-          What does your kid think about moving away from home?
o   Well, I asked and he didn’t kick back, so I think he is stunned. Just kidding. In all seriousness, I have been asked if I planned on taking my child (which I am), and other missionaries have been asked the same. Much like parents in the US who move homes, the children don’t have much of a say. When parents have decided to become missionaries, they are speaking for their children. All of my friend’s children, who are going through this process with us, range from 7 months to 7 years. Obviously, the younger children will grow up in another country, not knowing the difference, but a few do understand. Many children that I have spoken to are so excited about the change. The chance to go to a new country, the chance to make new friends, the chance to share Jesus. Children are resilient and cope much better than their parents. Our child will grow up with a totally different worldview than we have. For all intents and purposes, our child will be “African”, so that will be his home to him, not the US.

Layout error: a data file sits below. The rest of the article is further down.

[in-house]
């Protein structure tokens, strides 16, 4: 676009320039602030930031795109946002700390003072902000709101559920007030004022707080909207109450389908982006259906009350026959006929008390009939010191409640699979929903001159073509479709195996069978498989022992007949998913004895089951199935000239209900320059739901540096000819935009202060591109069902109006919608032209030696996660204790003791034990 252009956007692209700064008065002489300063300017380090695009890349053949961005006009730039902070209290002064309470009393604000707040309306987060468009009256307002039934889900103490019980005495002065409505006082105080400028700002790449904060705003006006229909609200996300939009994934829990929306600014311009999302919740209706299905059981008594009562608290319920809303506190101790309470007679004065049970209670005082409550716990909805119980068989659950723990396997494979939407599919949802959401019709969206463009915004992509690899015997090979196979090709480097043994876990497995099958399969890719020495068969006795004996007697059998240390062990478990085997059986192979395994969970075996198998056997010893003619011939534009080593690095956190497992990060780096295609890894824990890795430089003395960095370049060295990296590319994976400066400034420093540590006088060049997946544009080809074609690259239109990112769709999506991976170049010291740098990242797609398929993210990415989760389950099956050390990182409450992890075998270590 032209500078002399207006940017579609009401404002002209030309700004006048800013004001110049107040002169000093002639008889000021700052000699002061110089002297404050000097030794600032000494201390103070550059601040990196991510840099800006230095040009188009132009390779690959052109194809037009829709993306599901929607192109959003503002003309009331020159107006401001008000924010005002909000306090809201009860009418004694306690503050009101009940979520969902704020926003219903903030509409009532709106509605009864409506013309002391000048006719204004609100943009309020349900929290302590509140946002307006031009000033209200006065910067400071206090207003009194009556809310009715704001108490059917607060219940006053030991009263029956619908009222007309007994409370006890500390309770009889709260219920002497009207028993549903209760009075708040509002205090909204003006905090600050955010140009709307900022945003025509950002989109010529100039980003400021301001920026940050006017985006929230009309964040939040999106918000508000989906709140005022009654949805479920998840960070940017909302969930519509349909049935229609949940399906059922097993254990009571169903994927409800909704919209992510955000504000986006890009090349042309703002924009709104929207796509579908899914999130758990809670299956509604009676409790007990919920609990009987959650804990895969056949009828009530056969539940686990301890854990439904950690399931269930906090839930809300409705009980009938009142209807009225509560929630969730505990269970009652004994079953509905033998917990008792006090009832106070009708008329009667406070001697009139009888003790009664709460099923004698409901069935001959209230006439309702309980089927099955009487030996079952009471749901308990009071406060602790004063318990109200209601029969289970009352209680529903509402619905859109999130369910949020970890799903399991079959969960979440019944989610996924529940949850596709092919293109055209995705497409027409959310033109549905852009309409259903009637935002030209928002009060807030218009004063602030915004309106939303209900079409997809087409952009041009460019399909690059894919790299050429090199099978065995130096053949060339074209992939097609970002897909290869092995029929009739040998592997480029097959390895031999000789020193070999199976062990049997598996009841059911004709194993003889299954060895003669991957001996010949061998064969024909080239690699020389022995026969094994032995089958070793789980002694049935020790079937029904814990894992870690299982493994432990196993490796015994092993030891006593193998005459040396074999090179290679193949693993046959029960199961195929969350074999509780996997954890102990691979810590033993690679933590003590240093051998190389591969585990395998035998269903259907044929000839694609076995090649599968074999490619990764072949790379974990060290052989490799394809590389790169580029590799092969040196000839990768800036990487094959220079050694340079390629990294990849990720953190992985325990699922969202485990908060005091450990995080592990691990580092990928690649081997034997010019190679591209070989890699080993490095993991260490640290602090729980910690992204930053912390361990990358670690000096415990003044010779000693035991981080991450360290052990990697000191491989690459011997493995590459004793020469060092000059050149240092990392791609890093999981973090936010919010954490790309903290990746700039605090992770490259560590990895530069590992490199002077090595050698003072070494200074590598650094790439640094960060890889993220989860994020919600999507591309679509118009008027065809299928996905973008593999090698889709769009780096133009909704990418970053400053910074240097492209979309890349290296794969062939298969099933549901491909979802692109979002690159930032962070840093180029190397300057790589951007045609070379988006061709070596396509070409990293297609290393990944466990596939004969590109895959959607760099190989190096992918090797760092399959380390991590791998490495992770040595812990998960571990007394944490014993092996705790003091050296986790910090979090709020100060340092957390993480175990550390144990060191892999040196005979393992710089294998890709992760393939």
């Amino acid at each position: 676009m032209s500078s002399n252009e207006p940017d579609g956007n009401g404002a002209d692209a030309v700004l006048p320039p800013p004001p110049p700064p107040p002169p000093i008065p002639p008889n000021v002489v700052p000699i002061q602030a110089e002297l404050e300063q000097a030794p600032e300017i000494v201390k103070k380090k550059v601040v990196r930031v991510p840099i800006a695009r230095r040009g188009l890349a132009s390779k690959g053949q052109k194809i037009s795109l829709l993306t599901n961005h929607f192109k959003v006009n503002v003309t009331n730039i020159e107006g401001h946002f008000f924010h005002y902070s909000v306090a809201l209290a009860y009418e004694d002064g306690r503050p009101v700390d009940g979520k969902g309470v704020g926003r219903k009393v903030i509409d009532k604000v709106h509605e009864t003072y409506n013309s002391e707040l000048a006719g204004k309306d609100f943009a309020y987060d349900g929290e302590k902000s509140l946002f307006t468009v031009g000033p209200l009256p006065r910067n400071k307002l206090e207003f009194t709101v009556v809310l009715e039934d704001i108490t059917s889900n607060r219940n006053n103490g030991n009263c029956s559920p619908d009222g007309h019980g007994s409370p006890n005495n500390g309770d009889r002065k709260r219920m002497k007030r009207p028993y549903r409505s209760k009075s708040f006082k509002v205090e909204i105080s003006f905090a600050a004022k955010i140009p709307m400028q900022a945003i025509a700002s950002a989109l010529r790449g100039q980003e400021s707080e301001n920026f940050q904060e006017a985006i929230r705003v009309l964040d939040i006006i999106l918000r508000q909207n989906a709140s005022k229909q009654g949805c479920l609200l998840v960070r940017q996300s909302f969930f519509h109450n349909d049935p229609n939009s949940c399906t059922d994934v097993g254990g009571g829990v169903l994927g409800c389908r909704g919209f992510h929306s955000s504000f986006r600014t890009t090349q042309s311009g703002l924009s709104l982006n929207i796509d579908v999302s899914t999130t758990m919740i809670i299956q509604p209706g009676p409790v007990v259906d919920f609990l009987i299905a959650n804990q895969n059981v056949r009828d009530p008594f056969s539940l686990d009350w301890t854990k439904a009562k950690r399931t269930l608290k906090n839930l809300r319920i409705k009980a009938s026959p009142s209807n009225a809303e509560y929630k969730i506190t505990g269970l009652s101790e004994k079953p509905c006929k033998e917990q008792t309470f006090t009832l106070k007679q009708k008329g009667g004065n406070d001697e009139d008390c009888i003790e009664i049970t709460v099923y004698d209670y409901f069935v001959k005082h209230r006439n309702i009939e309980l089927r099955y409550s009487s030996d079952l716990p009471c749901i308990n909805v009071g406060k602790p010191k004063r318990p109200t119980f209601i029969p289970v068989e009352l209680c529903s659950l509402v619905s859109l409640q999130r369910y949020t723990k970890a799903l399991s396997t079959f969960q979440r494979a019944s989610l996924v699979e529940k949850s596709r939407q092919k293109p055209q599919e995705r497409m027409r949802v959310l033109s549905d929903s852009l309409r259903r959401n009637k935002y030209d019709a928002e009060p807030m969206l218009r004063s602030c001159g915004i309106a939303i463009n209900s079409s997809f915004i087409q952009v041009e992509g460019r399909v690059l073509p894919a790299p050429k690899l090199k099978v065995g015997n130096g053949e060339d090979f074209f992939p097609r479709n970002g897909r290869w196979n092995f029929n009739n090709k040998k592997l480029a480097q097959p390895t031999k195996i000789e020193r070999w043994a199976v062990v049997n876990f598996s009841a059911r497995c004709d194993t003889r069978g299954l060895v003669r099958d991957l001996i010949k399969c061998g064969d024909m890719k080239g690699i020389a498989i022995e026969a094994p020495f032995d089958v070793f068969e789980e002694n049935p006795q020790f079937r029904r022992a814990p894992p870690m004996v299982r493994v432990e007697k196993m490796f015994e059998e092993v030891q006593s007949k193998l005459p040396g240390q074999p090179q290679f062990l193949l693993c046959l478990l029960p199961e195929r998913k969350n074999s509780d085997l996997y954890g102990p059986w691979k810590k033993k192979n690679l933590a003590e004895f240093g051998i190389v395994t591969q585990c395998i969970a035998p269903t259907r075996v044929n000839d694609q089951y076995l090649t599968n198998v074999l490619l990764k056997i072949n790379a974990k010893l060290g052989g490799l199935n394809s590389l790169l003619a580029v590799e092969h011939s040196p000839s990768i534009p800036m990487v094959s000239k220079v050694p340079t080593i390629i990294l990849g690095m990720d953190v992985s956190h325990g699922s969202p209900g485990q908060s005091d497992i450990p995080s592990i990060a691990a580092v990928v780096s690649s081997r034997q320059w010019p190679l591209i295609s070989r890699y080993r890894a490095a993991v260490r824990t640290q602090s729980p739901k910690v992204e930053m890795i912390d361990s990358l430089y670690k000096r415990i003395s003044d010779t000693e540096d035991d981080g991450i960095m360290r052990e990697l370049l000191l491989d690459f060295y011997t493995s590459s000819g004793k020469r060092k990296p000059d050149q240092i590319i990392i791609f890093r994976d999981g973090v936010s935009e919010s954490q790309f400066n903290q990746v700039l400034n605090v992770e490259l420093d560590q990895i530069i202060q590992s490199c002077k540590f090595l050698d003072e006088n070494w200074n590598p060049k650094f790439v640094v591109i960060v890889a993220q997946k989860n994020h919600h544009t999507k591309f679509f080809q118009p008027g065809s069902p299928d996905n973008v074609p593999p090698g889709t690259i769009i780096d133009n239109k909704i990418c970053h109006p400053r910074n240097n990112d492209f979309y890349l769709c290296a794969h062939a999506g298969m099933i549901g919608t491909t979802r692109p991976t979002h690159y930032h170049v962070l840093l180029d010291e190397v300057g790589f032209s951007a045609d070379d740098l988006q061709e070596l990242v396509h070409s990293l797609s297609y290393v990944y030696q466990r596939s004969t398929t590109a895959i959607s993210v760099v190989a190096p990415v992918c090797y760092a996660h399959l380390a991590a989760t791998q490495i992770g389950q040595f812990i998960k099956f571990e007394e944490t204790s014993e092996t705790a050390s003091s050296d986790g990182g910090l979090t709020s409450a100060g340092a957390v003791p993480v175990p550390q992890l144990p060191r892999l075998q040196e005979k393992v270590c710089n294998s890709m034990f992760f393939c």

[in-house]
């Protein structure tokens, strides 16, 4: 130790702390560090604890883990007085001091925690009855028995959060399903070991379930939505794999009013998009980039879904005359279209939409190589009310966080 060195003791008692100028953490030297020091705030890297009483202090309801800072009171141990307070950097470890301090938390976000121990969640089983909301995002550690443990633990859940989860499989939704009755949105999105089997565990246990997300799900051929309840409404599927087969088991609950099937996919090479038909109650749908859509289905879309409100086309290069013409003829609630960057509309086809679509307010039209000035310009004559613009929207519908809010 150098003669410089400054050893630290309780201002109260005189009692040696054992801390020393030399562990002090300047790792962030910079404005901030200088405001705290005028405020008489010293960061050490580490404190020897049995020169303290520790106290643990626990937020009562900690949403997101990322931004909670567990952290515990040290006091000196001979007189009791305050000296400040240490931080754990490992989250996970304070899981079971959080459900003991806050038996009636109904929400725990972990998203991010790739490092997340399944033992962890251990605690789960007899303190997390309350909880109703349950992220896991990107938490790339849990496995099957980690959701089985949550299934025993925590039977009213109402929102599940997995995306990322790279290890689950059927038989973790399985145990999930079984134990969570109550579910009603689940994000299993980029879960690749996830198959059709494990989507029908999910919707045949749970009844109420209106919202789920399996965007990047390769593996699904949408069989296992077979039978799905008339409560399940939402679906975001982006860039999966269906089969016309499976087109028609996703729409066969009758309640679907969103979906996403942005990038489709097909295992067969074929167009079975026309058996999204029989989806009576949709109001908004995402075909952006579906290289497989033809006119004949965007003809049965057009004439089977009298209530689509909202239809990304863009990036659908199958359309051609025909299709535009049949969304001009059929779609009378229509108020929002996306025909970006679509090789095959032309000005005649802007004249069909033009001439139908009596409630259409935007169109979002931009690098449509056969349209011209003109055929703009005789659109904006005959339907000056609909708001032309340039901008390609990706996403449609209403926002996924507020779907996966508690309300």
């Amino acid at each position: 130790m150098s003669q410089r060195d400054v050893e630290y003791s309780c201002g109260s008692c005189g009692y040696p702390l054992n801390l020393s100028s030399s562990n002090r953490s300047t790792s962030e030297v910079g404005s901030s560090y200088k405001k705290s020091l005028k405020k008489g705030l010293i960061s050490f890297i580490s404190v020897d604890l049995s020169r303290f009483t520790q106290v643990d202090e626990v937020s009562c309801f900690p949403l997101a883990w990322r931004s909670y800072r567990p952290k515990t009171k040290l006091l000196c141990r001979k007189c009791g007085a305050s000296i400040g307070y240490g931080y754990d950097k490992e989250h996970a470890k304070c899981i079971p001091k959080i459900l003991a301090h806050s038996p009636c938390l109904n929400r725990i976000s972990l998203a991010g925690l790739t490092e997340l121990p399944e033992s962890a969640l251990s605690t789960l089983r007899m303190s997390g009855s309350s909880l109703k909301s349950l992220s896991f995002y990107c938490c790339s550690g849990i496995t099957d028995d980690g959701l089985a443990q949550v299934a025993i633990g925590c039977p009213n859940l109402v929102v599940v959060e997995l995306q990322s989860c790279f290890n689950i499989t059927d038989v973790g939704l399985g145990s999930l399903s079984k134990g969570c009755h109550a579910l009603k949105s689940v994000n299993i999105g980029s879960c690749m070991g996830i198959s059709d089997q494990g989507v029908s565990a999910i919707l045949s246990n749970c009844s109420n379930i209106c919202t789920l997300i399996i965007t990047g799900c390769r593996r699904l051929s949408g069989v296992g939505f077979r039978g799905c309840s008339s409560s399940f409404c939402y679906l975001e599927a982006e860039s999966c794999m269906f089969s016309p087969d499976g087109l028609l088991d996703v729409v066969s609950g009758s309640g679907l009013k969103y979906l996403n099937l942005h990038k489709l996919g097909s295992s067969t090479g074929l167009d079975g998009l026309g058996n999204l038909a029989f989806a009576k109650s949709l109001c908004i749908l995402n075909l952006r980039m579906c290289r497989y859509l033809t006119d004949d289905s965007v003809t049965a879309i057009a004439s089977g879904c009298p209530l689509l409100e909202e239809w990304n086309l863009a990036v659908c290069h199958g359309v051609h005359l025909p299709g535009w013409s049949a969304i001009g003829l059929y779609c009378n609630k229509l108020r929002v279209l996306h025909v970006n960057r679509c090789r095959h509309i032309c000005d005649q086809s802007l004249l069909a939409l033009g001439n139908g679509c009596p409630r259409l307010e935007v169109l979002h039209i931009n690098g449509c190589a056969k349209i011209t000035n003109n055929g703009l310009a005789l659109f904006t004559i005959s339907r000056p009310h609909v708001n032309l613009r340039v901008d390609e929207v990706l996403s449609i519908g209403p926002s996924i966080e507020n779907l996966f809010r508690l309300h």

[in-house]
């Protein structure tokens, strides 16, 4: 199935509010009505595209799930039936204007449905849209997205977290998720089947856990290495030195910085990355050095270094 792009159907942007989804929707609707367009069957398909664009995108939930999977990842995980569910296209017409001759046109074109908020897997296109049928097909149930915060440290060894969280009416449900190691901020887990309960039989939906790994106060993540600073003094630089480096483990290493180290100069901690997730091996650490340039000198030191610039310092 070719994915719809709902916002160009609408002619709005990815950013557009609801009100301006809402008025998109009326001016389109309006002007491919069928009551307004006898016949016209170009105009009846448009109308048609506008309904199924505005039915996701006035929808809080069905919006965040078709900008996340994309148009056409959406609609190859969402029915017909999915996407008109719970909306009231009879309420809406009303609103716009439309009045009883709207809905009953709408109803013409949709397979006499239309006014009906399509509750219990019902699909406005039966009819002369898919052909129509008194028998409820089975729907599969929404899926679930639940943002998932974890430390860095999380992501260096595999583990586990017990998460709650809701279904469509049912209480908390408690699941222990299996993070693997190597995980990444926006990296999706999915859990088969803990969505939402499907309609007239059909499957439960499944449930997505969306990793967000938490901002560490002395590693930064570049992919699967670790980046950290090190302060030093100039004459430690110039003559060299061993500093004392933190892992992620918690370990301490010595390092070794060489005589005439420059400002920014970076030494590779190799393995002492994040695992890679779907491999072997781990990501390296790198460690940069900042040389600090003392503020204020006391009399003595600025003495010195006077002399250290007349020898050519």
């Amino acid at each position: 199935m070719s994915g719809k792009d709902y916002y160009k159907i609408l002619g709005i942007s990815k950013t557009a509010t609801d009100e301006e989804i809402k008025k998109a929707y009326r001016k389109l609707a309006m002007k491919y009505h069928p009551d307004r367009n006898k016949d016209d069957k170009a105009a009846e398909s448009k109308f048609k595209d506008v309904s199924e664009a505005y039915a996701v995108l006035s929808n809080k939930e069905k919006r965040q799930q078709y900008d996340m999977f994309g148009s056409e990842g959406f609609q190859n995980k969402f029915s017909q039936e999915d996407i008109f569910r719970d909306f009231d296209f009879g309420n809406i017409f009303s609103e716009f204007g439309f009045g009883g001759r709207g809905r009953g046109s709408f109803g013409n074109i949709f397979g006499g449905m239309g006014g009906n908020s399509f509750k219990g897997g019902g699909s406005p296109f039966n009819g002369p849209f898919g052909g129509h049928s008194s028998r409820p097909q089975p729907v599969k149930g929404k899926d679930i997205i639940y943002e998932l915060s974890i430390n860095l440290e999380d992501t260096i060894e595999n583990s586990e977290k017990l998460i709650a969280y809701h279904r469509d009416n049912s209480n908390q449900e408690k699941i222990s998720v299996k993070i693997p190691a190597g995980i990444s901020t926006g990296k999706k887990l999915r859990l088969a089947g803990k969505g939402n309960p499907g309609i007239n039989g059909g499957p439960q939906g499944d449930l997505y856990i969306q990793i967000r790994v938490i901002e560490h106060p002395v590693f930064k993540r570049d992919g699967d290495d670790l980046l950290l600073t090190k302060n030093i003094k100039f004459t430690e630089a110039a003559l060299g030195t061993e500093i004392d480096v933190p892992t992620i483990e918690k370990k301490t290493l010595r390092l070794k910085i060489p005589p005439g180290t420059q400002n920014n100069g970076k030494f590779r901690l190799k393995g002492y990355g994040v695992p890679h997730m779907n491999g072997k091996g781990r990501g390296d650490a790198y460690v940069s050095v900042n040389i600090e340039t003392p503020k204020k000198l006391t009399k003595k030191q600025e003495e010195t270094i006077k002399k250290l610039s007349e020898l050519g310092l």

o   Here is one example I can provide you: One of my friends’ son began crying as they boarded the airplane for Indonesia after saying good-bye to his grandparents. It is unknown whether he cried because he realized he was leaving them behind, or that he was tired after having to wake in the middle of the night for a long flight. Either way, they have been there for four weeks and he already attends school and church, and has made many new friends. He loves the motorcycle rides with his dad and enjoys looking at the wildlife he didn’t see back home.
o   I am excited to be raising my child in Africa, where he will grow up seeing God’s love and His miracles, first hand.